9/11 demonstrated the acute vulnerability of the structures of western civilisation to attack from terrorists motivated by suicidal religious convictions. We cannot hope that humane and rational considerations would
inhibit terrorists from using the same technique on one or more NPS. It would be consistent with the modus operandi of Al-Qaeda to do this kind of high profile action. It is a moot point whether a jumbo jet would breach containment, but it would certainly disrupt the coolant circuits sufficiently to cause releases, and a critical incident (major meltdown) cannot be ruled out

8 The waste problem is not solved - and not solvable
Some nuclear wastes have radioactivity that remains dangerous to human and animal health for 250,000 years. What ethical right do we have to dump that problem on our descendants for the sake of a few years worth of electricity?

9 NP stations (NPS) are vulnerable to changes brought about by Global Warming
They are mostly built near the sea, for cooling and waste discharge purposes. Sea level rise due to global warming will add a huge amount to the decommissioning costs. If a new wave of NPS are built, they will have to be higher up, inland, which means they will have to take their coolant water from rivers. In hot summers recently, European NPS have been forced to close due to lack of cool river water, and in the warmer, drier future, the same could happen to UK NPS.

10 NP would suck funding away from the real long term solutions which are energy efficiency and renewable energy.
Nuclear power was developed through massive state subsidies as part of the nuclear weapons development programme. These R+D costs are not included in conventional nuclear power costings. In the UK, these expenses were hidden from parliamentary inspection in the post-war public accounts as "Repairs to
Public Buildings". NP was a spin-off of the nuclear weapons effort.

The NP programme died off in the 90s, ironically not so much through the
activities of the green lobby as through the policies of Mrs Thatcher, who
although a staunch supporter of NP, insisted on privatising it. When the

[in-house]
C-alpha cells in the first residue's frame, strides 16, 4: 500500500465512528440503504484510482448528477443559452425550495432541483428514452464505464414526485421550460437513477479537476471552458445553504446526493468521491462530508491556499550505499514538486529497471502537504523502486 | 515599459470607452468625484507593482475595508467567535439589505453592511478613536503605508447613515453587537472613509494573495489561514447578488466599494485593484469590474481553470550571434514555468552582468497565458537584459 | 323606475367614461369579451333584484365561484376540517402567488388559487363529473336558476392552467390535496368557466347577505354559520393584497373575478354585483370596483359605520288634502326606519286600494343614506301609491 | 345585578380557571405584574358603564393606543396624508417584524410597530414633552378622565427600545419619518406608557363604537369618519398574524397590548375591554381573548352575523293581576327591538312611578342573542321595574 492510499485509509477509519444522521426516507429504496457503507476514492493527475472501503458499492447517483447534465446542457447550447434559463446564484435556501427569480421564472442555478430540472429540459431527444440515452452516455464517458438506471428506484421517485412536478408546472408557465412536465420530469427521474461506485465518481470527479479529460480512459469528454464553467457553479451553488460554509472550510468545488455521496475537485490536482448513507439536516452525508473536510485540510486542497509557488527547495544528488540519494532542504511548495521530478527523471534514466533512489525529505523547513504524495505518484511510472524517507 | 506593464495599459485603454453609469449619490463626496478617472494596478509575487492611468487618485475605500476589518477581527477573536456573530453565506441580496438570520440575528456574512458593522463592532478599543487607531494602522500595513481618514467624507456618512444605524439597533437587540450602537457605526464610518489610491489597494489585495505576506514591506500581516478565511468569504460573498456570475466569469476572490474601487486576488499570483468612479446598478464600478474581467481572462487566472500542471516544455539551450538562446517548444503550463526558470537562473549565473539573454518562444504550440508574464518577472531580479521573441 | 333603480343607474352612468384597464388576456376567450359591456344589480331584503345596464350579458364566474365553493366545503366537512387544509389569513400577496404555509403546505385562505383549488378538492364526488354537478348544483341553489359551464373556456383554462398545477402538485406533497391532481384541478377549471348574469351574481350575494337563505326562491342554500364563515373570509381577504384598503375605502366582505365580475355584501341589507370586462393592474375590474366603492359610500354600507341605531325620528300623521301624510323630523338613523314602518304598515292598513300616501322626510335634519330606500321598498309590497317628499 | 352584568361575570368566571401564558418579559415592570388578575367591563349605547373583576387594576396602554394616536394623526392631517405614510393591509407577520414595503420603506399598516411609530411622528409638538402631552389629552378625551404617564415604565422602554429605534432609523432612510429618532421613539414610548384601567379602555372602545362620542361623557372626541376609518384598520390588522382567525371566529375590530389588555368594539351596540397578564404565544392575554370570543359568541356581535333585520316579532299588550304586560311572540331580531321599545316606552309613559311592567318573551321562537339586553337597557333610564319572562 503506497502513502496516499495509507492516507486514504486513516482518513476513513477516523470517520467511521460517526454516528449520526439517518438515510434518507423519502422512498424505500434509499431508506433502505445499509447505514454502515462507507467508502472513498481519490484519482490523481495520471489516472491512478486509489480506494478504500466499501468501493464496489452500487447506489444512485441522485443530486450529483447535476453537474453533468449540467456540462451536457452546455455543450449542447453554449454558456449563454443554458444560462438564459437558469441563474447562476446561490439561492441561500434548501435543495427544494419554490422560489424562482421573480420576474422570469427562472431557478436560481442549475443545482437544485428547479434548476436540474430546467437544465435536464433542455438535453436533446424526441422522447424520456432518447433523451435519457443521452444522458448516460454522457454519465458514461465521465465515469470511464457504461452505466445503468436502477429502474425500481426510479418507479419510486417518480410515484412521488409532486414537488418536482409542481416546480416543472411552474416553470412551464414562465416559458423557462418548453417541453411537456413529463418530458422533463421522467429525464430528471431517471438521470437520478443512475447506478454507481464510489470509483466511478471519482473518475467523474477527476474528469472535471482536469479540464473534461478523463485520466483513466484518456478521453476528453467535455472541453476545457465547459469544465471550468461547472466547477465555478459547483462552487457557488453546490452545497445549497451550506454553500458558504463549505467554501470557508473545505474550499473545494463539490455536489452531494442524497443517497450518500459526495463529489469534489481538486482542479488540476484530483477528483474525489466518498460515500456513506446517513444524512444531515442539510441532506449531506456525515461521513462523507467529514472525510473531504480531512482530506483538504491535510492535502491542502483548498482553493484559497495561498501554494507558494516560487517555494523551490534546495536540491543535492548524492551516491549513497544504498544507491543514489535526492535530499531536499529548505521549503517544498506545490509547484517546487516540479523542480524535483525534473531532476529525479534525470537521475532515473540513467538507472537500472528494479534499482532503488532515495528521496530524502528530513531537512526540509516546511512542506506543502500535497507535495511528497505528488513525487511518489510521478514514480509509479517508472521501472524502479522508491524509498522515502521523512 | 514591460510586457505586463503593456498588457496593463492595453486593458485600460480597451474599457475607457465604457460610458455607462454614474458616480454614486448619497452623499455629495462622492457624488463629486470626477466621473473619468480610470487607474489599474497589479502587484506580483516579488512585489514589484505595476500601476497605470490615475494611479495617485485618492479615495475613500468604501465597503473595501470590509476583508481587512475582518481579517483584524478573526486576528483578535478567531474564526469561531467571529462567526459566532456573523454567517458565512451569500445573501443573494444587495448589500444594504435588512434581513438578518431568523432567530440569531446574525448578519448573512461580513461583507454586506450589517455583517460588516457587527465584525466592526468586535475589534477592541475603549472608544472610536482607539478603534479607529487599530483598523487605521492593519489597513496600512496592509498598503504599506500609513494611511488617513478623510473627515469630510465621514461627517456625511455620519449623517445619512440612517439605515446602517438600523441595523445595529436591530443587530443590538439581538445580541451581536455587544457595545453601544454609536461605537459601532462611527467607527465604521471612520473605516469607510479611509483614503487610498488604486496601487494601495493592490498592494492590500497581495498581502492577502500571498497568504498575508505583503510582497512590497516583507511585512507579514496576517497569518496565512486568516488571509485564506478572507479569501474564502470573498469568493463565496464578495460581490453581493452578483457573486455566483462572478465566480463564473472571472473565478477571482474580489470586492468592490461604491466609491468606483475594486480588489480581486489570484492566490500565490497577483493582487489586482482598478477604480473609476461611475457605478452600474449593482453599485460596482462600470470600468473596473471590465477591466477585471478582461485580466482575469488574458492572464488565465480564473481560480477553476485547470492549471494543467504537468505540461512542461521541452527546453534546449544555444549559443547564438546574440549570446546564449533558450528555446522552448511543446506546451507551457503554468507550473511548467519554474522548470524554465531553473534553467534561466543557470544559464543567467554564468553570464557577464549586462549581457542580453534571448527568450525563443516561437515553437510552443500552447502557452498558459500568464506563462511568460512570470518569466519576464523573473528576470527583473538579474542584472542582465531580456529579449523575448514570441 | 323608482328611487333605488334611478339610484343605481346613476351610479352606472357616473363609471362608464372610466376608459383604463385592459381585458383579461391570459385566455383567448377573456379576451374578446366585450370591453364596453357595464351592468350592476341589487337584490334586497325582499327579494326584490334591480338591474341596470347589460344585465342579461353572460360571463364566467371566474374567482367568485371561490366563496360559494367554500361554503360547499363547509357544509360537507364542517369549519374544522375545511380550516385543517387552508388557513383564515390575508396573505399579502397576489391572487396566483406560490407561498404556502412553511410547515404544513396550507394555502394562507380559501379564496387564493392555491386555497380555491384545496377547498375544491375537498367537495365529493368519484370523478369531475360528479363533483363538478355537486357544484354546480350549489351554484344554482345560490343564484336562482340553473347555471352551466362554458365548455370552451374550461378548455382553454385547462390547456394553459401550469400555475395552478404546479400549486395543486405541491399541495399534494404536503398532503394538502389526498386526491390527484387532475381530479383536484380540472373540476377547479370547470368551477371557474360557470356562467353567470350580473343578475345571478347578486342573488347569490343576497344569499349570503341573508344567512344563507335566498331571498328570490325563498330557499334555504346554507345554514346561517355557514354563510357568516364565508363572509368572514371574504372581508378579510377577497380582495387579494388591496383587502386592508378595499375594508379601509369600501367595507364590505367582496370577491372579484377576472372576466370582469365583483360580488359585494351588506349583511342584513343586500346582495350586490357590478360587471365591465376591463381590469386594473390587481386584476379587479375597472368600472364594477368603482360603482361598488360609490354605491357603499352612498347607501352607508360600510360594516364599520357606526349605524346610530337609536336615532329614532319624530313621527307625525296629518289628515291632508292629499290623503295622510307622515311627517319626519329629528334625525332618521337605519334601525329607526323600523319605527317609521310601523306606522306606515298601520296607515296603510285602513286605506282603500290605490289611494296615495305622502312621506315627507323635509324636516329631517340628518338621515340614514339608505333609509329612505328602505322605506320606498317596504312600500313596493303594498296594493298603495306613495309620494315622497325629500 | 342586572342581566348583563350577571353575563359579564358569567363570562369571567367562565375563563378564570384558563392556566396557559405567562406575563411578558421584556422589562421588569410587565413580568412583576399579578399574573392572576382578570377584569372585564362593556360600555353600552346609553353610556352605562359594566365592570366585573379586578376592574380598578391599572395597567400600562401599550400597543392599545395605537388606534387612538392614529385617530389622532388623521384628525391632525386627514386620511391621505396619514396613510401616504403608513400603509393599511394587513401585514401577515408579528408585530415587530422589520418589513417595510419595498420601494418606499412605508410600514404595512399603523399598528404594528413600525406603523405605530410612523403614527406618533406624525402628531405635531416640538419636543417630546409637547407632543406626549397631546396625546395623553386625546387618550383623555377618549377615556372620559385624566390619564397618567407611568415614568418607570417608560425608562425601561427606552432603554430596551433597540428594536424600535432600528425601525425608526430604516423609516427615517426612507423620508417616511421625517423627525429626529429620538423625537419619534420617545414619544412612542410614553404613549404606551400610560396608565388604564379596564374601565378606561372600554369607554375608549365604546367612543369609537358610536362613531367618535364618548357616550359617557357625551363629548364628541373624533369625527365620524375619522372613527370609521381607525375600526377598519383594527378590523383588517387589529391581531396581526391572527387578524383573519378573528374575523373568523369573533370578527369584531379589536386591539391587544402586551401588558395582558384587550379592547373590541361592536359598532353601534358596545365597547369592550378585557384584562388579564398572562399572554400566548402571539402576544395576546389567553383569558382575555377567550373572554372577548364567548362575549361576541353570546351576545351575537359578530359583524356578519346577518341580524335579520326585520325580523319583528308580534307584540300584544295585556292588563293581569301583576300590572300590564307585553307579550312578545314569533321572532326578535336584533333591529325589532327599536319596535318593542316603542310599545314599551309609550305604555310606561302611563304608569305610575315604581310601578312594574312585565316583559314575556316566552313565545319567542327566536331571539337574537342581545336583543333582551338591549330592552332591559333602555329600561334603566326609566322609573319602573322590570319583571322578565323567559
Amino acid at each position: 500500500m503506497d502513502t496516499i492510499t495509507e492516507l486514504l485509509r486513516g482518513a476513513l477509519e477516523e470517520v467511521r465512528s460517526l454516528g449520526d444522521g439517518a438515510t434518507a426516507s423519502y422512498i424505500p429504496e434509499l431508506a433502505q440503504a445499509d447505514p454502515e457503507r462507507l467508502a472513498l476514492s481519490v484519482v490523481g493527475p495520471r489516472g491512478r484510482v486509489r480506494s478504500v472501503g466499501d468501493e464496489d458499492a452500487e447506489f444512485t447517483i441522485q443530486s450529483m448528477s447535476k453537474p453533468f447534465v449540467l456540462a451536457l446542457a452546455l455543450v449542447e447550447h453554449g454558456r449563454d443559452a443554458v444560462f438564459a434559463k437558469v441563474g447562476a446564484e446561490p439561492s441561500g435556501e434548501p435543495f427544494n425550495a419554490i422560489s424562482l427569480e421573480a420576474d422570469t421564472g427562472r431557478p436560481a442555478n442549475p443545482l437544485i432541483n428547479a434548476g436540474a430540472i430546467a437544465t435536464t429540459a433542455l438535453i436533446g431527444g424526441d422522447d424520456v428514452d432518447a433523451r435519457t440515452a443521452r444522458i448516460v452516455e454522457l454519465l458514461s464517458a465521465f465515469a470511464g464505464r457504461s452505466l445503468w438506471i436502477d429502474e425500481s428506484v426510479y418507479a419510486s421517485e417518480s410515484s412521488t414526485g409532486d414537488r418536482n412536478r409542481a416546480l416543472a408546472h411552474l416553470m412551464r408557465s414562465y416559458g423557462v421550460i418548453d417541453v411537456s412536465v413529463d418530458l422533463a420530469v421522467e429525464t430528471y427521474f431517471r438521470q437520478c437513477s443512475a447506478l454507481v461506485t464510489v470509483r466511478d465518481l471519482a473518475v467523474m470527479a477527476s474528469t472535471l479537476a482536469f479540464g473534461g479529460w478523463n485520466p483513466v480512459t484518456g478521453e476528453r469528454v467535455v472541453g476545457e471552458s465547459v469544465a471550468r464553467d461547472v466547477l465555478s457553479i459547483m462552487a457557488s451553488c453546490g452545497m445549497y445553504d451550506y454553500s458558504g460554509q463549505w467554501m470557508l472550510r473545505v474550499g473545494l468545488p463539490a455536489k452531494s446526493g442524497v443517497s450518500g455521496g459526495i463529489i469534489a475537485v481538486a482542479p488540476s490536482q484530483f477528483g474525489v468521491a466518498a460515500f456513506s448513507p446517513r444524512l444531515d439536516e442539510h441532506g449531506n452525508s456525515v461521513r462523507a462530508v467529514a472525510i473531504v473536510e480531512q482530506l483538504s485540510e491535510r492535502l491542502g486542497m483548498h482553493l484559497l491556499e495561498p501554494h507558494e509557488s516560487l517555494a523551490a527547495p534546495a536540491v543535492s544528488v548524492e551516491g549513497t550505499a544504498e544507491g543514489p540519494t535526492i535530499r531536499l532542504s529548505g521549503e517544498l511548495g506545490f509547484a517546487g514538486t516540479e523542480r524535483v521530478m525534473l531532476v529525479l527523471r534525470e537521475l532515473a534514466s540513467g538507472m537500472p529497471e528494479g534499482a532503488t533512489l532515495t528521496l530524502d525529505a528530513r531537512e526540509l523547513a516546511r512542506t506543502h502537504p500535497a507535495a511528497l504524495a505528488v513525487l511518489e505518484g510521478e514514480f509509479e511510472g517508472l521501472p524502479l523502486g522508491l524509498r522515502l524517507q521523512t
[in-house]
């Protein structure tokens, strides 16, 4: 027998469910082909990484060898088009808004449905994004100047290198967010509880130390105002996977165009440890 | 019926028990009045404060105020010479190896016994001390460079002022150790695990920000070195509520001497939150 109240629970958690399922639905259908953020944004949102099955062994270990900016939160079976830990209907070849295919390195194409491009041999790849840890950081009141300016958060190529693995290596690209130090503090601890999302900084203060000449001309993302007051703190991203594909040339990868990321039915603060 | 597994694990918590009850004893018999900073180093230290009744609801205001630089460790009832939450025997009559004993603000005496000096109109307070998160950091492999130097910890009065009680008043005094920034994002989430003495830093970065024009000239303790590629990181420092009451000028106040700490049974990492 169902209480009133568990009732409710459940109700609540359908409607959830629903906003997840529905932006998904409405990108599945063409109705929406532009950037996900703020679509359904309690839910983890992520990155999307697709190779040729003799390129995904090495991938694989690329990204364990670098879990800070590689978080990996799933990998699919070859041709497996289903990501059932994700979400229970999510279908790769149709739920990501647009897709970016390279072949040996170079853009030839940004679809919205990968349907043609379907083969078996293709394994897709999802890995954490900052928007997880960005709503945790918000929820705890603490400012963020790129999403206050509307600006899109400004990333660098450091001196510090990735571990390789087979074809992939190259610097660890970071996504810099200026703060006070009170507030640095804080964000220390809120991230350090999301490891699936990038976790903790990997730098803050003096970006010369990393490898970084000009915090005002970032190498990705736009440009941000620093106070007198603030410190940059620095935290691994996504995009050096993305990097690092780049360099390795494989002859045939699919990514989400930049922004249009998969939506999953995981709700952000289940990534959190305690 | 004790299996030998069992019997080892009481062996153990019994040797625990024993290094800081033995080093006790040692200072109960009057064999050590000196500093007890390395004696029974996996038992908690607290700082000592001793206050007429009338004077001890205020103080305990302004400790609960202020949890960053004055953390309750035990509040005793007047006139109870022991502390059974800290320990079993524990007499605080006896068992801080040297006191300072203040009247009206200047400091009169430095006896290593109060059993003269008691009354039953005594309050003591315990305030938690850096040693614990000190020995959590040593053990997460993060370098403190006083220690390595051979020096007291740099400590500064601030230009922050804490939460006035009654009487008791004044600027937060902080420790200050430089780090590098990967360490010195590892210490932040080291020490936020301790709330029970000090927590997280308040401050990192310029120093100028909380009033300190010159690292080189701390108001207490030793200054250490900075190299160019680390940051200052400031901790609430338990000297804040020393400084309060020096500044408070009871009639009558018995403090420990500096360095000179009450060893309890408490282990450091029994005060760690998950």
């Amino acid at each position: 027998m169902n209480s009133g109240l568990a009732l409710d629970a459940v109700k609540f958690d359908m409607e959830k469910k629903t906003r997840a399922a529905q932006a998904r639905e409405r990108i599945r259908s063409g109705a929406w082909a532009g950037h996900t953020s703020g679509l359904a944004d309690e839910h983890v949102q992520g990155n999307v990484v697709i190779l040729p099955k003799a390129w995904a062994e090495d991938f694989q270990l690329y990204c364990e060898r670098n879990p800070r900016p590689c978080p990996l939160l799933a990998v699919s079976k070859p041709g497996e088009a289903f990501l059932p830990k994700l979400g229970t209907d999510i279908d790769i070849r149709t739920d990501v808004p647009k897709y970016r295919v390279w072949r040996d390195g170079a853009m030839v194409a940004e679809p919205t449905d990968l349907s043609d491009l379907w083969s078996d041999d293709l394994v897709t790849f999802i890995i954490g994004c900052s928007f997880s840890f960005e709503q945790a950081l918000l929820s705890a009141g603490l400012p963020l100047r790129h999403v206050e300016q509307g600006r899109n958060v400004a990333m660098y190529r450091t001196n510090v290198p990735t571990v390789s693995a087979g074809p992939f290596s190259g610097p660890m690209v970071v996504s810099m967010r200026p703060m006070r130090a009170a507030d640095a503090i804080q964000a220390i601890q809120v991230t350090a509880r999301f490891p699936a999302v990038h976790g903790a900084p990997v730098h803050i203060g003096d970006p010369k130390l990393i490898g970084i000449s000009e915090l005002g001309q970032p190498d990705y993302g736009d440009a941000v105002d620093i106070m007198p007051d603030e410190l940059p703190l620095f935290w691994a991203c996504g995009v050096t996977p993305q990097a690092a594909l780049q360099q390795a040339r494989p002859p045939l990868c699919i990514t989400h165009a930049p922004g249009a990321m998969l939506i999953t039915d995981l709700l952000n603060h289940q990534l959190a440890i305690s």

City took a look at the books, they did not like what they saw, and decided
not to buy into it.

There is a finite amount of money available to meet the costs of Global
Warming. Energy Conservation is at least 7 times as effective in reducing
CO2 emissions than NP. PV cladding on every house in Britain would produce
more electricity than NP at a fraction of the cost.

Up until todayish I have been a supporter of new nuclear power stations after reading that they were economical, cheap and could be made carbon-neutral. Now I am not so sure.

For sure articles like the polemic I have posted here do not help me make up my mind. Claims that cheaply extractable global uranium reserves will be consumed in as little as 4 years if a 5-fold increase in nuclear generation becomes reality sound like bollocks but I don't know who to believe. The website of the global nuke industry say that there are 70 years of cheap uranium left so if you include a 5-fold increase then you have a mere 14 years left. I know its very different from 4 years but still, nuclear doesn't really sound like the long-term generation technology that we need. Far better to invest in renewable technology and a greatly uprated national grid to transport the enormous generation capcaity of remote regions to urban centres where they will be needed. Or we could just get TREC on the case. . . .